Instapaper Enthusiasts Beware: iOS 5 No Longer Lets Apps Reliably Store Offline Cached Content
An interesting blog post from the developer of evergreen app Instapaper, Marco Arment, went up yesterday in which he warns his followers about a new quirk in iOS 5: If you recently updated your device to Apple's latest operating system, the software will automatically erase your cached data (such as Instapaper's offline articles) when you start to run out of space on your device--without so much as a single prompt.
Documents and Caches/tmp App Directories
There's a bit of developer jargon in there, but Arment explains that basically, Apple allows each iOS app two partitions of space: a home directory called Documents for storing files which are created by the app (and impossible to regenerate), and a Caches/tmp directory for storing files that would remain "untouchable" (that is, files here don't get backed up to iTunes when you sync your device). The idea was that if a user ever did a complete restore or accidentally wiped their device, data could still be reconstructed after being redownloaded from the Caches/tmp folder.
Instapaper took advantage of this setup by filing away its users' "Read Later" articles in the Caches/tmp directory. Here they would remain safe, available offline, and users would be freed from the burden of slowed down syncs.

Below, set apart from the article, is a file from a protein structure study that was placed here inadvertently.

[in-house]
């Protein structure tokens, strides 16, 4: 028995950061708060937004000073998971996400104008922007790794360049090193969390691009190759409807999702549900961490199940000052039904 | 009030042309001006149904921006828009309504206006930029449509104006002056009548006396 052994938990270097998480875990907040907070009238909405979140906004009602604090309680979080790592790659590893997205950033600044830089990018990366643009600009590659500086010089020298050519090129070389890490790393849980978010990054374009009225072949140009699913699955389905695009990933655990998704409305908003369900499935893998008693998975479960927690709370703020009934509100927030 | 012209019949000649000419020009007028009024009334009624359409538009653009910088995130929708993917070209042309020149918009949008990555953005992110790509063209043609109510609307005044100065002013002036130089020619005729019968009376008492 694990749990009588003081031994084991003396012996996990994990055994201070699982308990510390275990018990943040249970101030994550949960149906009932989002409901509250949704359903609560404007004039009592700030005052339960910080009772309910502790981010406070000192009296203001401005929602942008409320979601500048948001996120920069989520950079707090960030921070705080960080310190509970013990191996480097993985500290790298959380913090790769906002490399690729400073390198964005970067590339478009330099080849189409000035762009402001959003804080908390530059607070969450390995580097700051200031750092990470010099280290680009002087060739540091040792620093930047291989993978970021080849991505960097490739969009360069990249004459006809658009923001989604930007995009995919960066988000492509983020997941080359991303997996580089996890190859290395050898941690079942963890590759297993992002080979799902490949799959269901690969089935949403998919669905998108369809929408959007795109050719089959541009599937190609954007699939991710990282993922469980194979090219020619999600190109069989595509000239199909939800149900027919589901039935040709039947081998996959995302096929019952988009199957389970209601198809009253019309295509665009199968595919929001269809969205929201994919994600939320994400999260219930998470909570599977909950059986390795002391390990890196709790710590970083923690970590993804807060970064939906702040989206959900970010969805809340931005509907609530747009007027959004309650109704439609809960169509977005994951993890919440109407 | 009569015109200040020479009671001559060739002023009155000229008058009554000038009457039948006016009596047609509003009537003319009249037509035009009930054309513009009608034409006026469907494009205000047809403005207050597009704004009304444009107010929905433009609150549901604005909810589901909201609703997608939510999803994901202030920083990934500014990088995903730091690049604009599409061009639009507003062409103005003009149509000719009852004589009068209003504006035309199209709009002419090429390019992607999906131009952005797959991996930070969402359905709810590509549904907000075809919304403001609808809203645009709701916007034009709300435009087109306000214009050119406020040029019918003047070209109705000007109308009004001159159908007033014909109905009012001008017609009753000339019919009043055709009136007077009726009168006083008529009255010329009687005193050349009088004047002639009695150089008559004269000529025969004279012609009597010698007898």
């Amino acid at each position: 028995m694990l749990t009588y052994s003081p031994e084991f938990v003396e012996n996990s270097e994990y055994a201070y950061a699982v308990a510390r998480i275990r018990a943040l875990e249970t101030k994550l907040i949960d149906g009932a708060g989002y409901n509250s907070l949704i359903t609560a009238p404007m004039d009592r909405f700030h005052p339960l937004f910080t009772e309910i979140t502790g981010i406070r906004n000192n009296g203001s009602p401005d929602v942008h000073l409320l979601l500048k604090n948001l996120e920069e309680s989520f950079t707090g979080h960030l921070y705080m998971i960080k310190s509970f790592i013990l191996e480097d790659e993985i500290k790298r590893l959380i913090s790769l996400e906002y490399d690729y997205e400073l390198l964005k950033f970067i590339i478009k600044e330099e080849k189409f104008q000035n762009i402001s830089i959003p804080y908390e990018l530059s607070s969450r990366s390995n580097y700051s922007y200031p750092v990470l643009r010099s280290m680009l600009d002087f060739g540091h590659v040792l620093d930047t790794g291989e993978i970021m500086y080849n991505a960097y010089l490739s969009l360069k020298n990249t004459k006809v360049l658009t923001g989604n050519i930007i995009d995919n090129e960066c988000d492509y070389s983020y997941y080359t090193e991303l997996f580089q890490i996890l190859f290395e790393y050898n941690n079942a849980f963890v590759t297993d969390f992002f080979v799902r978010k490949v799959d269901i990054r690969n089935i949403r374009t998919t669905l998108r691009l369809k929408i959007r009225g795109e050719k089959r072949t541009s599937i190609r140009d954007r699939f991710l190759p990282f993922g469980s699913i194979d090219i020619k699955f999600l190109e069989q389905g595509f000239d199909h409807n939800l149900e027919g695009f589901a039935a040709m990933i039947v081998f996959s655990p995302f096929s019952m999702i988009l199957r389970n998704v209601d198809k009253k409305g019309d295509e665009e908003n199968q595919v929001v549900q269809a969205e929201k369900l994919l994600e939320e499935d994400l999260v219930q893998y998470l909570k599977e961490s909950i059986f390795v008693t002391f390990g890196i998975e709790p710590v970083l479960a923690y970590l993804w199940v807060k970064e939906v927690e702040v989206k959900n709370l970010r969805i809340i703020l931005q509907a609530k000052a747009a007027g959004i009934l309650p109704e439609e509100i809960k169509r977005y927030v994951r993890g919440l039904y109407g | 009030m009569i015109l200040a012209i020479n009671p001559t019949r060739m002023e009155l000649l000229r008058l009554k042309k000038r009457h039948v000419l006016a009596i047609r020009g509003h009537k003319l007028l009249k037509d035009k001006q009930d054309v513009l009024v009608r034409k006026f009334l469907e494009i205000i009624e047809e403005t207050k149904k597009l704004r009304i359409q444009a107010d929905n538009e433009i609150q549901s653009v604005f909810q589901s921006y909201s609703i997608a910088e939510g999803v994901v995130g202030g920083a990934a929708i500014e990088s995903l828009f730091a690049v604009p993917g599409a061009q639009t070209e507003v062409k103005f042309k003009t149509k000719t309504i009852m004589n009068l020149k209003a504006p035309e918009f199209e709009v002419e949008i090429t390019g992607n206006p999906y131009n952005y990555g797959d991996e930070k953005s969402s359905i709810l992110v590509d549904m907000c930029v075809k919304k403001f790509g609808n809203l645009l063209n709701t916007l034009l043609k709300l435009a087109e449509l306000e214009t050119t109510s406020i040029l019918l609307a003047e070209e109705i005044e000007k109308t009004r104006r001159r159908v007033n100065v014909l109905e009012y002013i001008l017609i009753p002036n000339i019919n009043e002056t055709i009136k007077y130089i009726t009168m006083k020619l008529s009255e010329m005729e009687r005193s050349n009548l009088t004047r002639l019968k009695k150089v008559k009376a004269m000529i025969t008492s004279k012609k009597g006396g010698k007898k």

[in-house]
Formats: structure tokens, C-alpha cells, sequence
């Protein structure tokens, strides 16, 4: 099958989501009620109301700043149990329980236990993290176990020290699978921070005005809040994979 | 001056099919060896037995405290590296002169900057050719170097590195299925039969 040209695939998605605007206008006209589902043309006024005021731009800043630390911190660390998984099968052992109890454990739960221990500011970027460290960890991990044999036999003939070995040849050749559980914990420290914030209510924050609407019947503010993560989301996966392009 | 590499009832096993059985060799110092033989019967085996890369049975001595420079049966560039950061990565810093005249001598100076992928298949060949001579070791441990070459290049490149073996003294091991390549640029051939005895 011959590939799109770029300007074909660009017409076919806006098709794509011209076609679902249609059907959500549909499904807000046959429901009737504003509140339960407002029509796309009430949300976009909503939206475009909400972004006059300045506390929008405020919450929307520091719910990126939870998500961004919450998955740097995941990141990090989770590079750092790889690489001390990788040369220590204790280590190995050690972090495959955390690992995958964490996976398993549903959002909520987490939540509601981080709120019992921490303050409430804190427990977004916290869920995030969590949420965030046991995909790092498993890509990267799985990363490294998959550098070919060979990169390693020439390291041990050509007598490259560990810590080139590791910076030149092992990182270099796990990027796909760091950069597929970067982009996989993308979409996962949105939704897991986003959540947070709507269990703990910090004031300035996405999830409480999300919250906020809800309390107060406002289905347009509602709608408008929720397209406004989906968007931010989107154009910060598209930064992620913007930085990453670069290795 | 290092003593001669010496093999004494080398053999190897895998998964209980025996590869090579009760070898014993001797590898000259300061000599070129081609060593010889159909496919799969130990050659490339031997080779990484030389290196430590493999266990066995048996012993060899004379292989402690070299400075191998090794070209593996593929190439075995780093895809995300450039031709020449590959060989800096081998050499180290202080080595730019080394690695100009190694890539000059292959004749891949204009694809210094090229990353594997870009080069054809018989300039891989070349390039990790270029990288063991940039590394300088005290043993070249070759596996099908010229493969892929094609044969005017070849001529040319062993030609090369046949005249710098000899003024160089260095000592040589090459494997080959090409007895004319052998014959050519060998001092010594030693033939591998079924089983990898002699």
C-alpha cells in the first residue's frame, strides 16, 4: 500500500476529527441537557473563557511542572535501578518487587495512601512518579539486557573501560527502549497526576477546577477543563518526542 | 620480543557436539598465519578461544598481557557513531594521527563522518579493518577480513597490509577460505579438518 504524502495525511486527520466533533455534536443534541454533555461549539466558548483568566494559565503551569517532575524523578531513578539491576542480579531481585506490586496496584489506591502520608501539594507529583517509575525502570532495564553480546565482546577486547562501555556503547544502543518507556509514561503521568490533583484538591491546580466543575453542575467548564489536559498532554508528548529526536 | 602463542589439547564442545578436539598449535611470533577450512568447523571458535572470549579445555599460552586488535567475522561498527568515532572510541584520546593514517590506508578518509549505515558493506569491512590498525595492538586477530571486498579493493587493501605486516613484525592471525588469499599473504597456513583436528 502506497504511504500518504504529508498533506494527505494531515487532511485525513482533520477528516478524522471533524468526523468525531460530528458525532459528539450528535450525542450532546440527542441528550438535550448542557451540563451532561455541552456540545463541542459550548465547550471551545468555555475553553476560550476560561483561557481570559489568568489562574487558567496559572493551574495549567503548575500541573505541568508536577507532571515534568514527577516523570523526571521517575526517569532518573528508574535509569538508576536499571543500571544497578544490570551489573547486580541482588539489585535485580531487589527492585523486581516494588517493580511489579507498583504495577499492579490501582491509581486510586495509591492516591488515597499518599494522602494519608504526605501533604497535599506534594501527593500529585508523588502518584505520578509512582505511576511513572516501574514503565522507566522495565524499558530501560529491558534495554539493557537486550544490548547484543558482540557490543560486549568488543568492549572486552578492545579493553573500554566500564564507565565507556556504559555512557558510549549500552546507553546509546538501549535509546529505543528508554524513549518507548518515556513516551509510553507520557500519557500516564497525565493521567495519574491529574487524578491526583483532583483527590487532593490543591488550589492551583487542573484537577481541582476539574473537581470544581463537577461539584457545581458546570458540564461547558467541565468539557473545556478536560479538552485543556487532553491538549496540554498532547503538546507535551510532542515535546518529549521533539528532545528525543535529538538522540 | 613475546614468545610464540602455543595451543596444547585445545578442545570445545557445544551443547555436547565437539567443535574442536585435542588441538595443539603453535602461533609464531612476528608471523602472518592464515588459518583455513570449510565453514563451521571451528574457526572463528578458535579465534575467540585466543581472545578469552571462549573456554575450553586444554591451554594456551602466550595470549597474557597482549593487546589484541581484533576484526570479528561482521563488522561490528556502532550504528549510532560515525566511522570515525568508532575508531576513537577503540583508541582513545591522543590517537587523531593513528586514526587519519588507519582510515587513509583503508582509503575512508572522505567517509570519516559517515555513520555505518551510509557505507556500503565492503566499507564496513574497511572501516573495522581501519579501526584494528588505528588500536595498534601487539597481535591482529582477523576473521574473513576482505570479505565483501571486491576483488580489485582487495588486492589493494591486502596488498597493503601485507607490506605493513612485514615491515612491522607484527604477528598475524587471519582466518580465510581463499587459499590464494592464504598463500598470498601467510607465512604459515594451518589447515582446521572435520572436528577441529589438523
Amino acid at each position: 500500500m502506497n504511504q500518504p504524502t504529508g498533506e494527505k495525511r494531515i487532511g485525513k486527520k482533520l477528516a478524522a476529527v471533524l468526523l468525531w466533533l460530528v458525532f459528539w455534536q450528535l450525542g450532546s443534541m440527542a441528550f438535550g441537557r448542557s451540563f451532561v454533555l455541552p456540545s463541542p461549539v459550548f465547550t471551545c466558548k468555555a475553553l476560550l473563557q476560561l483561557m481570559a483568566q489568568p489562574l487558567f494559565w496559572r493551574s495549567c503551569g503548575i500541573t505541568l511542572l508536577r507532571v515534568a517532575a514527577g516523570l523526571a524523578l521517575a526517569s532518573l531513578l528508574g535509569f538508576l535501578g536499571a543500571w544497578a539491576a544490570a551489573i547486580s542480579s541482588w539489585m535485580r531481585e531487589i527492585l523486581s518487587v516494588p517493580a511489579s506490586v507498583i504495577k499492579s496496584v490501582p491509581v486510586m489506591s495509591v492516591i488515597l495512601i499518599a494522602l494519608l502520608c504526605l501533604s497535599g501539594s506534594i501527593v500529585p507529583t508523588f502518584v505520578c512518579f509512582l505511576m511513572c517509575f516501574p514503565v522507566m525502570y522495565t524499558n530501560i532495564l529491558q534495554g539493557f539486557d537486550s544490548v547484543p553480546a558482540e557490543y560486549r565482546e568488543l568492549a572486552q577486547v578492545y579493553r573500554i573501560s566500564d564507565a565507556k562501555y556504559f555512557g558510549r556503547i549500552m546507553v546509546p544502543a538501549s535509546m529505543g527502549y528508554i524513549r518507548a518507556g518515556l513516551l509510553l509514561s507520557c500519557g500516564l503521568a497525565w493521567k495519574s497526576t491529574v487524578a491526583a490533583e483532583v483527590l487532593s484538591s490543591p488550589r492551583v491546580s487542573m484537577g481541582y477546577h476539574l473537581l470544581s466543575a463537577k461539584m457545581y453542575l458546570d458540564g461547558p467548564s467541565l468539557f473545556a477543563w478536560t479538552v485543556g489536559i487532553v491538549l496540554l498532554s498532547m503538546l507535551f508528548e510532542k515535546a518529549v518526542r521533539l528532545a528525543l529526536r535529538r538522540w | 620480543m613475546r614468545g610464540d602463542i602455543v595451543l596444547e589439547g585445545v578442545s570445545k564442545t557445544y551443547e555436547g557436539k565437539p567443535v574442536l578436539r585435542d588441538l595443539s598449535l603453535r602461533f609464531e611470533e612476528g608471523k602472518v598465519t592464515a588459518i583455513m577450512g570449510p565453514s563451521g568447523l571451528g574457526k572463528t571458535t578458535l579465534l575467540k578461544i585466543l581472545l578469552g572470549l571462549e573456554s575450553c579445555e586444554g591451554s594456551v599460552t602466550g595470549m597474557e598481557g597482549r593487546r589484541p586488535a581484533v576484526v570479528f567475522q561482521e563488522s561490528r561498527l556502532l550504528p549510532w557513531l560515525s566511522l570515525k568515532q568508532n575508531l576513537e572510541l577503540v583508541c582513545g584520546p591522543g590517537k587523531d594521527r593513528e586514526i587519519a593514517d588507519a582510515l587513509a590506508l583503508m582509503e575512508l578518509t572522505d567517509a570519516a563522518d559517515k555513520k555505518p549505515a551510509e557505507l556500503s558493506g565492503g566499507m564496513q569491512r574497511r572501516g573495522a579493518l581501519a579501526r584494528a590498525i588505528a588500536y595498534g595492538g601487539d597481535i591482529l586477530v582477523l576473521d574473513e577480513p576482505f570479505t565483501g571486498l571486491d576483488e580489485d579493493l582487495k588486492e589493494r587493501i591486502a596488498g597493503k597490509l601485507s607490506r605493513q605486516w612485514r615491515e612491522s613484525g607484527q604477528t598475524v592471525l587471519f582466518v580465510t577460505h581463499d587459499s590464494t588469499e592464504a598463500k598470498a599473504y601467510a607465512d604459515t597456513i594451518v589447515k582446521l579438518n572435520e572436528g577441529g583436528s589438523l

But with the arrival of iCloud, Apple decided to crack down on apps which store large files in the Documents folder, since these would back up to their servers. Developers had been receiving instructions to store "database cache files and downloadable content, such as that used by magazine, newspaper, and map applications" in the Caches/tmp directory. Instapaper had already been doing this anyway.
However, there is one crucial difference. Apple now apparently considers the contents of the caches directory low priority. In iOS 5, it gets routinely cleaned out--without warning--when you start to approach the limits of your device's capacity. Sure, you can easily redownload the contents, but only with an Internet connection. So if you ever find yourself in a situation where unwarily you get a large file onto your device after caching a lot of Instapaper articles, there's an unfortunate likelihood that these will disappear from your device without your consent. The same goes for all other apps that cache offline content, according to Arment: Ebook apps, offline Wikipedia apps, offline mapping programs, etc.
How To Avoid This from Happening to You
Always be aware of the space you have left on your device. This is relatively easy to check. Just connect your iOS device to your computer, click on the Summary tab in iTunes, and check how much free space you have left.
Beyond this, all we can really do is sit back and hope that Apple institutes another directory that works like Caches used to. It's interesting to note, however, that Apple's own Reading List needs an Internet data connection of its own to function. We also wonder if iBooks is immune to this restriction.